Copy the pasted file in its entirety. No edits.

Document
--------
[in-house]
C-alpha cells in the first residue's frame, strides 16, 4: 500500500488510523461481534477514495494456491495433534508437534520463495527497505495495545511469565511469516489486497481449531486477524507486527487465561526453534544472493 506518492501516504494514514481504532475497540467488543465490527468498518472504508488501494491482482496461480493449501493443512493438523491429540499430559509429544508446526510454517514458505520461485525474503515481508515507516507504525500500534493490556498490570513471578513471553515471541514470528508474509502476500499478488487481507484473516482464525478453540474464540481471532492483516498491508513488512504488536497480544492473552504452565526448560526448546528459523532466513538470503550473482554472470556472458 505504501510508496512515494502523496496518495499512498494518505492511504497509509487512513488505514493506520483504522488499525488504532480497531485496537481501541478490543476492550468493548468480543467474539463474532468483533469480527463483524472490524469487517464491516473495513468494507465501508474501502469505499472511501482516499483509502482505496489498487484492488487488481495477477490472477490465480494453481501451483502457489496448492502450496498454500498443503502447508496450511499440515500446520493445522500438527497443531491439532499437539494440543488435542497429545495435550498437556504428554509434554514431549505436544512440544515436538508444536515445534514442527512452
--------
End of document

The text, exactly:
[in-house]
C-alpha cells in the first residue's frame, strides 16, 4: 500500500488510523461481534477514495494456491495433534508437534520463495527497505495495545511469565511469516489486497481449531486477524507486527487465561526453534544472493 506518492501516504494514514481504532475497540467488543465490527468498518472504508488501494491482482496461480493449501493443512493438523491429540499430559509429544508446526510454517514458505520461485525474503515481508515507516507504525500500534493490556498490570513471578513471553515471541514470528508474509502476500499478488487481507484473516482464525478453540474464540481471532492483516498491508513488512504488536497480544492473552504452565526448560526448546528459523532466513538470503550473482554472470556472458 505504501510508496512515494502523496496518495499512498494518505492511504497509509487512513488505514493506520483504522488499525488504532480497531485496537481501541478490543476492550468493548468480543467474539463474532468483533469480527463483524472490524469487517464491516473495513468494507465501508474501502469505499472511501482516499483509502482505496489498487484492488487488481495477477490472477490465480494453481501451483502457489496448492502450496498454500498443503502447508496450511499440515500446520493445522500438527497443531491439532499437539494440543488435542497429545495435550498437556504428554509434554514431549505436544512440544515436538508444536515445534514442527512452